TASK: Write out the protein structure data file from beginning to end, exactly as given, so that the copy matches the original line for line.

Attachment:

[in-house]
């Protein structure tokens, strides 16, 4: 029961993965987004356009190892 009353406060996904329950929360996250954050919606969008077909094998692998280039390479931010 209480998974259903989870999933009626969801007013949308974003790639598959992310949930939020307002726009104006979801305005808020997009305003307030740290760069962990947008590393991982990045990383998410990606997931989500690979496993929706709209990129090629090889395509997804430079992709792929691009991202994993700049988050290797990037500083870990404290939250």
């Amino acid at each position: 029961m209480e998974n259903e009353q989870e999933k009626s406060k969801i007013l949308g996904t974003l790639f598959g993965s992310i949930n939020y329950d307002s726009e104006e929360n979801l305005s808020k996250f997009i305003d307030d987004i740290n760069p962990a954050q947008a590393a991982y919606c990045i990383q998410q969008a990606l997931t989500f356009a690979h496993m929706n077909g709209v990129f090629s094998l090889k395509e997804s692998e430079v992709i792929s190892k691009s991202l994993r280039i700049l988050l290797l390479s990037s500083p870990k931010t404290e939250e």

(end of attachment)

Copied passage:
[in-house]
């Protein structure tokens, strides 16, 4: 029961993965987004356009190892 009353406060996904329950929360996250954050919606969008077909094998692998280039390479931010 209480998974259903989870999933009626969801007013949308974003790639598959992310949930939020307002726009104006979801305005808020997009305003307030740290760069962990947008590393991982990045990383998410990606997931989500690979496993929706709209990129090629090889395509997804430079992709792929691009991202994993700049988050290797990037500083870990404290939250």
């Amino acid at each position: 029961m209480e998974n259903e009353q989870e999933k009626s406060k969801i007013l949308g996904t974003l790639f598959g993965s992310i949930n939020y329950d307002s726009e104006e929360n979801l305005s808020k996250f997009i305003d307030d987004i740290n760069p962990a954050q947008a590393a991982y919606c990045i990383q998410q969008a990606l997931t989500f356009a690979h496993m929706n077909g709209v990129f090629s094998l090889k395509e997804s692998e430079v992709i792929s190892k691009s991202l994993r280039i700049l988050l290797l390479s990037s500083p870990k931010t404290e939250e």